"The whole people must take upon themselves the education of the whole people and be willing to bear the expenses of it. There should not be a district of one mile square, without a school in it, not founded by a charitable individual, but maintained at the public expense of the people themselves." -- John Adams

"No money shall be drawn from the treasury, for the benefit of any religious or theological institution." -- Indiana Constitution Article 1, Section 6.

"...no man shall be compelled to frequent or support any religious worship, place, or ministry whatsoever, nor shall be enforced, restrained, molested, or burthened in his body or goods, nor shall otherwise suffer on account of his religious opinions or belief; but that all men shall be free to profess, and by argument to maintain, their opinion in matters of religion, and that the same shall in no wise diminish enlarge, or affect their civil capacities." – Thomas Jefferson

Tuesday, December 13, 2011

Students Vs. Prisoners

Earlier this year I reported on a superintendent from Michigan who wrote to his governor asking that his school be reclassified as a prison so his students could receive the same benefits that prisoners get including health care, meals, etc. Now a law firm in Michigan has created a graphic detailing the difference in cost between students and prisoners.

Student vs. Prisoners - Benefits in Michigan

[Source: Buckfire & Buckfire | Michigan Personal Injury Lawyers]

How would it help to spend more money on education? Watch this very short video I posted last August.

How much more is spent on prisoners than students in your state? How much money could our states save in reduced prison costs by spending more on education?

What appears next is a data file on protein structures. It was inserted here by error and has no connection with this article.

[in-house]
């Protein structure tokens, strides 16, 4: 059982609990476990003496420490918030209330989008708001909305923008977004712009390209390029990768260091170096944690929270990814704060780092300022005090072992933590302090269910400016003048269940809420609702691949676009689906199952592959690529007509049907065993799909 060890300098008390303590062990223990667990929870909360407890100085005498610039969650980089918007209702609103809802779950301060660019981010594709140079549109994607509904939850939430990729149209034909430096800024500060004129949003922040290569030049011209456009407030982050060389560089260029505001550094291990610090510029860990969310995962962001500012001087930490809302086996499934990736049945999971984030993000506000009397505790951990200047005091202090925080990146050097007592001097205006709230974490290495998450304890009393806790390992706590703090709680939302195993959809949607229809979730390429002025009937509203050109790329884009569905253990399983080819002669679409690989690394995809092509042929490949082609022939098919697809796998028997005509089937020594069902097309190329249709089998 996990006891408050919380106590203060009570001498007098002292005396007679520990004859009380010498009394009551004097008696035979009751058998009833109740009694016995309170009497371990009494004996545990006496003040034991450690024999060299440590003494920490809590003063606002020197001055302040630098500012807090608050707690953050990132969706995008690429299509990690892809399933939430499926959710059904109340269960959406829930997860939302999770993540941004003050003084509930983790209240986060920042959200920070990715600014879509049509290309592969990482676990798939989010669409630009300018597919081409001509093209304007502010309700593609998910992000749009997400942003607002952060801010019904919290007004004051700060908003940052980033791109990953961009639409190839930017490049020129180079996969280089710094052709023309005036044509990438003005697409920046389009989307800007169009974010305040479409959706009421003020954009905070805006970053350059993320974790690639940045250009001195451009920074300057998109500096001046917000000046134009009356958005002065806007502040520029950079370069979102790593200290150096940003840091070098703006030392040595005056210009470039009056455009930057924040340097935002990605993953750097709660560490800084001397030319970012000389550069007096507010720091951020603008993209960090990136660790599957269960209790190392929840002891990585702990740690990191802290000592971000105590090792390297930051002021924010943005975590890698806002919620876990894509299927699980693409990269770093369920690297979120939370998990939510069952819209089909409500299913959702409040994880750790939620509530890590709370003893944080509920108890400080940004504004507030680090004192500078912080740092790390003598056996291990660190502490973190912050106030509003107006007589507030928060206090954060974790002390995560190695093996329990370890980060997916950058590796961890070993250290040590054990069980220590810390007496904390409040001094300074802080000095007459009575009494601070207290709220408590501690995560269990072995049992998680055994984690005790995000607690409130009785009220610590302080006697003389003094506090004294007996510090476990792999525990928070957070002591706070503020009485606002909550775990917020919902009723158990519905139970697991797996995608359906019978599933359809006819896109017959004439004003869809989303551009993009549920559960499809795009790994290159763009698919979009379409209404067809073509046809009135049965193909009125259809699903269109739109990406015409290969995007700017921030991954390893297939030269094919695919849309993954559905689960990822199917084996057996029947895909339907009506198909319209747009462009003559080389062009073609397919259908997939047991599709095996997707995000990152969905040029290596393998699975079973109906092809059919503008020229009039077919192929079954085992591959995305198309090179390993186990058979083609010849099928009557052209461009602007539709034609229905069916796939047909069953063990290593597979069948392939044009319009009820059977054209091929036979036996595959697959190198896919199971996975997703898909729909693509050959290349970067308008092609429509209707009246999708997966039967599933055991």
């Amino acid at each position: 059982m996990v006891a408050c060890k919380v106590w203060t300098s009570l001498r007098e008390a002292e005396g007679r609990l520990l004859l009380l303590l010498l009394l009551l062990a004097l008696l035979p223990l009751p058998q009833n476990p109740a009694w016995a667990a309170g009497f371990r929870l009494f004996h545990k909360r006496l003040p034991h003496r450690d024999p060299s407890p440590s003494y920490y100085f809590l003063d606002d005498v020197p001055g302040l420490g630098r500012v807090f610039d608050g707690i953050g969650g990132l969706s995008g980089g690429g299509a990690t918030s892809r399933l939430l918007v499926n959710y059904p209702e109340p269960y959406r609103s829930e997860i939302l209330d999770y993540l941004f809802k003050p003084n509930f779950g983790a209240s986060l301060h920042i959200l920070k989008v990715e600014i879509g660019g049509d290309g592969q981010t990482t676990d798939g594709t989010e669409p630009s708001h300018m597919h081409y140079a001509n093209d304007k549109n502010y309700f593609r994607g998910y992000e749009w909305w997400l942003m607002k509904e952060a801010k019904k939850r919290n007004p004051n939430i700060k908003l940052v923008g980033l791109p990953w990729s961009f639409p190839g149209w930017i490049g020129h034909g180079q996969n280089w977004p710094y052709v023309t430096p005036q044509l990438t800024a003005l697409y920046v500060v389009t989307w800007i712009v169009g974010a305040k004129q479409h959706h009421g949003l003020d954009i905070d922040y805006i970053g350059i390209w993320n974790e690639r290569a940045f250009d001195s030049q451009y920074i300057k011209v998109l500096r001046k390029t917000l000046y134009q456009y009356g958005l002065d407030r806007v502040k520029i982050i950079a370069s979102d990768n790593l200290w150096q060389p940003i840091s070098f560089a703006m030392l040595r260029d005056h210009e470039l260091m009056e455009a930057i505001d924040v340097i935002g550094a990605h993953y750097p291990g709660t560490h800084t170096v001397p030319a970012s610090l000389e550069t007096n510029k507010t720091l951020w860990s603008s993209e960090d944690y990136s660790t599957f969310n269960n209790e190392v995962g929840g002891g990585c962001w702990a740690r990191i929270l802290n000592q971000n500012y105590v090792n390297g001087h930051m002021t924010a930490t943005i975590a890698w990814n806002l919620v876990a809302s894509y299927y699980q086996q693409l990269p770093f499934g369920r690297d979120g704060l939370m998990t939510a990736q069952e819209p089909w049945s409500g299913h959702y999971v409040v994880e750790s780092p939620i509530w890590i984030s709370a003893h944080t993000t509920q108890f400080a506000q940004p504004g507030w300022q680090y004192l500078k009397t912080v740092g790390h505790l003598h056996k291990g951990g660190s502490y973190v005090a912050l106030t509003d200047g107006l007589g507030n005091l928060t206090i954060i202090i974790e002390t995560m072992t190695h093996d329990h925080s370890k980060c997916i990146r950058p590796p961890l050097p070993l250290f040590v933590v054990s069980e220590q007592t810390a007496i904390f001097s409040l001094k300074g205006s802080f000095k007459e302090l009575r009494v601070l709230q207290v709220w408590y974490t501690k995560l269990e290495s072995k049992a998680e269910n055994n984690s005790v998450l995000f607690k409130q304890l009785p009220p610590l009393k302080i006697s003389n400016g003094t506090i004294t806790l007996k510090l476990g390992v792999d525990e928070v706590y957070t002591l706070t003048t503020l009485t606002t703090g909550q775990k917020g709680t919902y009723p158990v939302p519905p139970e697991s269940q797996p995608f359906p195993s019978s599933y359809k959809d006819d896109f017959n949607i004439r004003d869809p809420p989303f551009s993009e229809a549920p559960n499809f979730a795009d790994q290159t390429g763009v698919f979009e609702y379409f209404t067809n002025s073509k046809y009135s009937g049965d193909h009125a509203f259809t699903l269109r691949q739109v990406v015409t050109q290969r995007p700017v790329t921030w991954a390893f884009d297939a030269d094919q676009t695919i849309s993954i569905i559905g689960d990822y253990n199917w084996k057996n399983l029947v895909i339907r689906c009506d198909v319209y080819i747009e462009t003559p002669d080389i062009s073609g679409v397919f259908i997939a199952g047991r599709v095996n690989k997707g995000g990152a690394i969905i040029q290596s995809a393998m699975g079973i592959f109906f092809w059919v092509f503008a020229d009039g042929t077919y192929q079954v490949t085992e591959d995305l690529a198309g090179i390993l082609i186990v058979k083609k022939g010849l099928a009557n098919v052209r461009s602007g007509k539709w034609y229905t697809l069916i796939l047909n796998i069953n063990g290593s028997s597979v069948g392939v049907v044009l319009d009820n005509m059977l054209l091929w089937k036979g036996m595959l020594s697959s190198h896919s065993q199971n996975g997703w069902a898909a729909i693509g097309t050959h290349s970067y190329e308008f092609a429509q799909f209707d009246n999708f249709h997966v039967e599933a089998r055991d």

You might also be interested in some articles dealing with the way education affects incarceration rates.

Early Childhood Education Prevents Future Crime
A study of Chicago’s Child-Parent Centers revealed that children who did not participate in their quality preschool programs were 70% more likely to be arrested for a violent crime by the age of 18.2 Researchers concluded that these programs could prevent up to 33,000 crimes by the time children participating enter into adulthood. This study showed that quality early childhood education programs could cut crime among juveniles by one-third.
Early education prevents incarceration —peer-reviewed research
In the study published June 9 in the journal Science, Reynolds and Temple...report on more than 1,400 individuals whose well-being has been tracked for as much as 25 years. Those who had participated in an early childhood program beginning at age 3 showed higher levels of educational attainment, socioeconomic status, job skills, and health insurance coverage as well as lower rates of substance abuse, felony arrest, and incarceration than those who received the usual early childhood services.
Fewer dropouts could cut crime, save money
...the conclusion of the California Dropout Research Project, which said a 50 percent reduction in dropouts statewide could save $12 billion and prevent nearly 15,000 criminal acts. 
The study, released Thursday, calculated the societal and economic costs associated with dropouts in 17 cities statewide, including San Francisco, Oakland and Berkeley. 
The research assumes that about half of those who drop out each year from middle and high schools - an estimated 1,261 in San Francisco during the 2006-07 school year - would eventually graduate.

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